In a recent discussion for Lost Origins podcast, researcher and scholar Frank Joseph correctly noted these types of parallels between the American mounds and the Egyptian pyramids. In particular, he highlighted that the dimensions of the mounds (length, width and height) corresponded exactly to those of the Giza pyramids. At the same time, Joseph dismissed the idea of direct cultural influence of the Old World on the New (in regards to the mounds specifically). Rather, he argued that the parallels originated from an Atlantean or pre-Atlantean source and that the human race had retained this knowledge and passed it on from generation to generation worldwide. In other words, if I understand Joseph’s argument correctly, one cannot identify the mound builders as an example of a Near Eastern culture (in this case, the Egyptians) that migrated across the Atlantic to the Americas.

While Joseph’s suggestion of an Atlantean influence is certainly plausible, I want to suggest here an alternative view that, in my opinion, takes into consideration the various features of the mound builder culture that do correspond and connect with the ancient Near East. While I will briefly touch on some of these features here I discuss them in significantly more detail in my upcoming book From Egypt to Ohio: A Semitic Origin for the Giants of Ancient America.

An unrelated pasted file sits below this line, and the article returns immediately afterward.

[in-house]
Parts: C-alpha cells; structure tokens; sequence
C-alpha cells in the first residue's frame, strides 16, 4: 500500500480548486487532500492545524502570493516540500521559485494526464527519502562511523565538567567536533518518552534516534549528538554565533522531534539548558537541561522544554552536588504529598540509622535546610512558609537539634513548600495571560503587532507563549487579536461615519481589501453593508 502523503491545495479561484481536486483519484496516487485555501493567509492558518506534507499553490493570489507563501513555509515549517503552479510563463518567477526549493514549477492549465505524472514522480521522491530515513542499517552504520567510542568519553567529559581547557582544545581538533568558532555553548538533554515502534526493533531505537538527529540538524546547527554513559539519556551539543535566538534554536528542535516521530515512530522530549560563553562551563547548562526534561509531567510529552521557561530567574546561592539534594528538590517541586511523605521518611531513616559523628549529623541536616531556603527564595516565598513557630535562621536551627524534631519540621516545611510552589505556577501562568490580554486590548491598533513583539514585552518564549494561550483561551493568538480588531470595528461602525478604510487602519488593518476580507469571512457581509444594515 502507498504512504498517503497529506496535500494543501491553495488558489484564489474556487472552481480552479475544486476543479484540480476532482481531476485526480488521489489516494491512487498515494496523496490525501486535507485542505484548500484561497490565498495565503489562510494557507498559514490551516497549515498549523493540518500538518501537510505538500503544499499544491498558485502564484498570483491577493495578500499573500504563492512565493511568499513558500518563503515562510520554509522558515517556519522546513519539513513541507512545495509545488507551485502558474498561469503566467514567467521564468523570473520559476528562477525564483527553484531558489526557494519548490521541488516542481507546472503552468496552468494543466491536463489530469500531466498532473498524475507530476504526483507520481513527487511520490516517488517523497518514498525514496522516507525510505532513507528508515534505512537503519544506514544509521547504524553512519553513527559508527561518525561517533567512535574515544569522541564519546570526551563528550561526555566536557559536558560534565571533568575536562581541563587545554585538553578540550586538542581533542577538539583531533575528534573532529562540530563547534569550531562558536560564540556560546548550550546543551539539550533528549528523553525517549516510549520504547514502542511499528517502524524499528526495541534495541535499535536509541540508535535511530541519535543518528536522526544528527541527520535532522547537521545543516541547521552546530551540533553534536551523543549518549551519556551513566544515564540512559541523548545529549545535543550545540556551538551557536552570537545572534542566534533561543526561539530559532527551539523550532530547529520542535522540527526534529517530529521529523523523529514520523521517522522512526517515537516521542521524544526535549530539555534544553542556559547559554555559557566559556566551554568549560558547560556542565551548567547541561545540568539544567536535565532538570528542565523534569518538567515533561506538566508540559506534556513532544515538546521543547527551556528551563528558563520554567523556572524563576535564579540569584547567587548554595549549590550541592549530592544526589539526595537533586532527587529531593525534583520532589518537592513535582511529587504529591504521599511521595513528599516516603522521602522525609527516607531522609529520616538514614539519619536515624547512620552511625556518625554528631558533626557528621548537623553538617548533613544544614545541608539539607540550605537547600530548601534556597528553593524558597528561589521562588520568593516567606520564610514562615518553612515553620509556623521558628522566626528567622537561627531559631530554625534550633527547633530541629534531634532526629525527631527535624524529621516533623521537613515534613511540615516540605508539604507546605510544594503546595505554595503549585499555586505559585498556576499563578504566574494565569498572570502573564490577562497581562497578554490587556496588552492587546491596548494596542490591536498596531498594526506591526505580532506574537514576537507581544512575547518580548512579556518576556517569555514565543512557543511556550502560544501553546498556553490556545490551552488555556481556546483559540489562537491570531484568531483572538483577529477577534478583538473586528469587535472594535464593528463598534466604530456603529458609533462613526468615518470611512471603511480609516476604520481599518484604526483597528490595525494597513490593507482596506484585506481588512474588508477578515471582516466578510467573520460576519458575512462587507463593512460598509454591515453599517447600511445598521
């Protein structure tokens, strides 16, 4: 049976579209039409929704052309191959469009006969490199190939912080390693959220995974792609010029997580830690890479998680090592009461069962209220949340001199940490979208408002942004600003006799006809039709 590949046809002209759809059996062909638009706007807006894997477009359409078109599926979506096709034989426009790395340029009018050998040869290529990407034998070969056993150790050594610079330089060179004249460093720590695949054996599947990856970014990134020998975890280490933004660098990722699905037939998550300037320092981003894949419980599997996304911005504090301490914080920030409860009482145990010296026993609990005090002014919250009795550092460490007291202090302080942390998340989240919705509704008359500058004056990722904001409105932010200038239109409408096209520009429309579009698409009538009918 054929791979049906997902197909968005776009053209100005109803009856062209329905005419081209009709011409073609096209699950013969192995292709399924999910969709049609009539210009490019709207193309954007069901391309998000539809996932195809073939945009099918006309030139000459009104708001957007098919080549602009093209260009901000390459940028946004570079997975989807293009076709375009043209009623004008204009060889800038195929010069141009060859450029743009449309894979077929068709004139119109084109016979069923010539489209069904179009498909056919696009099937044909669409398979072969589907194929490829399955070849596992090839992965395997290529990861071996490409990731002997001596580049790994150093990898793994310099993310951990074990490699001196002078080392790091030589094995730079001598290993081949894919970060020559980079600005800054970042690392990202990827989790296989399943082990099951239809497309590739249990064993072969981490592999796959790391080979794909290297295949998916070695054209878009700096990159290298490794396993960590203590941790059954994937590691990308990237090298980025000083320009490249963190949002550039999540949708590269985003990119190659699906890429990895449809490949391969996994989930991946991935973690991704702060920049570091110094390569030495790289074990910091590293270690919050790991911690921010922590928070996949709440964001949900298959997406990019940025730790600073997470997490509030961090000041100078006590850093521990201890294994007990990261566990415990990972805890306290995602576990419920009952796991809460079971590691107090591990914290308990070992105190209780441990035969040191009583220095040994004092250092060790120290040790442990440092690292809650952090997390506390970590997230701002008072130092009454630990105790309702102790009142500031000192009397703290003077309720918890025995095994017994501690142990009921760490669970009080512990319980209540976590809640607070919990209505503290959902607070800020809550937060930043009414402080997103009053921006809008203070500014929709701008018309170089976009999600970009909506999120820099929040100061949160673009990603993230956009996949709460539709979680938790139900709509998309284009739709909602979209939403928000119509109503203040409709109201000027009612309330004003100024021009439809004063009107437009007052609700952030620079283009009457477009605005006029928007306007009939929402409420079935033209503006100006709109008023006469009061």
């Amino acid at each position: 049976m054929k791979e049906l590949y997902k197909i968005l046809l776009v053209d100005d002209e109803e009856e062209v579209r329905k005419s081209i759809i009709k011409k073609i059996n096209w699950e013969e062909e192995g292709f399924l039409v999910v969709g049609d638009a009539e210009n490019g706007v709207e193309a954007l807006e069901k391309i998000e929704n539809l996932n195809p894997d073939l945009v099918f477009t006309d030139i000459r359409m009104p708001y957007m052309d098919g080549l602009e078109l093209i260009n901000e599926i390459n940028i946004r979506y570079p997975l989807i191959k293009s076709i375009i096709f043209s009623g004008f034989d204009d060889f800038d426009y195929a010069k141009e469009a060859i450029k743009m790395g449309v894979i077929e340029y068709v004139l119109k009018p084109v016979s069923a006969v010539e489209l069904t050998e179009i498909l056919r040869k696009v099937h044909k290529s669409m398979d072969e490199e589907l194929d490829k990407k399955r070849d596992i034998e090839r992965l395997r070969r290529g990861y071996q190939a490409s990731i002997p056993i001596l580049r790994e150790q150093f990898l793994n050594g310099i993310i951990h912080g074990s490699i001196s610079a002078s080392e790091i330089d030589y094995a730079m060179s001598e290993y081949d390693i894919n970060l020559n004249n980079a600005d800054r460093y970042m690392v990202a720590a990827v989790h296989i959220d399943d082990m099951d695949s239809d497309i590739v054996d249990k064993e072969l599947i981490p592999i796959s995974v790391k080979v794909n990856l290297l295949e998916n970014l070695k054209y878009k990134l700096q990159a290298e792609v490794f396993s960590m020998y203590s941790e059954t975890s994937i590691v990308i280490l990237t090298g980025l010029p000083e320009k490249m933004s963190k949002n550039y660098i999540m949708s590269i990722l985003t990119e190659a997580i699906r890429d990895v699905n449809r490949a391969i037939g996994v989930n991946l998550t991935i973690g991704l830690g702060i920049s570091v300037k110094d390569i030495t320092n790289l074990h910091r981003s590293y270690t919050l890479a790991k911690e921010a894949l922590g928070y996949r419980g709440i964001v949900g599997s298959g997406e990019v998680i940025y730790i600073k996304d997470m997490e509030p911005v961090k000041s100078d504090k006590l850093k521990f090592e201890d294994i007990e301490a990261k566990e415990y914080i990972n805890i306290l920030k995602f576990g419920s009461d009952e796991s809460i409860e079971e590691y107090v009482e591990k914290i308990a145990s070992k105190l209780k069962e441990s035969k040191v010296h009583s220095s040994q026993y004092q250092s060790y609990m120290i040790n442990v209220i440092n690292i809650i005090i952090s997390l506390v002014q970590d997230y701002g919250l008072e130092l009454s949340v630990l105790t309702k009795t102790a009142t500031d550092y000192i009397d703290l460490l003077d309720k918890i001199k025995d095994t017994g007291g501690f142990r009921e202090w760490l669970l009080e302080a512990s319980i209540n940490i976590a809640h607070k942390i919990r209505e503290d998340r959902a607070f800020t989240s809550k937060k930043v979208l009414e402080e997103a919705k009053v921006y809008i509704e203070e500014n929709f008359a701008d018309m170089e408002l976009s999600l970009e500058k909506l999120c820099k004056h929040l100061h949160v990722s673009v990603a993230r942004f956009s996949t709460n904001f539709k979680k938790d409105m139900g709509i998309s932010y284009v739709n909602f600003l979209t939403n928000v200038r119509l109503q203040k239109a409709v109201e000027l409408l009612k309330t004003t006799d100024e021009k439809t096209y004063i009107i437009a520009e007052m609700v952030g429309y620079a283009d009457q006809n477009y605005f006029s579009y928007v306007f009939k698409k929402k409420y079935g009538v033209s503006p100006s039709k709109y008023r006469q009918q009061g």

As various researchers on the Hopewell/Adena giants have noted, excavations of the mounds have uncovered significant examples of Semitic culture including inscriptions and artifacts. These have been documented extensively by writers such as Richard Dewhurst and Fritz Zimmerman. They include several items with Hebrew inscriptions on them such as the Newark Holy Stones, the Hebrew Bat Creek Stone, the Michigan relics and, most important for our consideration here, a tablet found in Muskinghum County Ohio written in Egyptian hieroglyphics but containing a quote from the Hebrew Bible as reported in the December 2017 issue of Ancient American magazine. In addition, certain artifacts related to the religious practices of the Hopewell, apart from written inscriptions, reflect Semitic influence.

The term “semitic”, while commonly and correctly associated with the Jewish race (descended from the biblical Hebrews), can be applied to various cultures and groups, extant and extinct, in the Near Eastern region. Hence, Phoenician, Moabite and ancient Egyptian culture can be labelled “semitic” as well. These groups all share/shared similarities in their cultural customs and even in their language. While most people automatically associate the Egyptian language with pictoral hieroglyphics it is less known that the consonantal and phonetic equivalent for these pictoral symbols bears close resemblance to the grammar found in other Semitic languages such as biblical Hebrew.

When looking at the Hopewell/Adena, one need not suppose that the presence of Hebrew inscriptions disqualifies an association or relation to ancient Egypt (over and above identification with the ancient Israelites). Ancient Egyptian culture was as influenced by biblical Israel just as much as biblical Israel interacted and was influenced by ancient Egypt. Many of the heroes and narratives found in the Tanakh or Old Testament are also found in ancient Egyptian texts.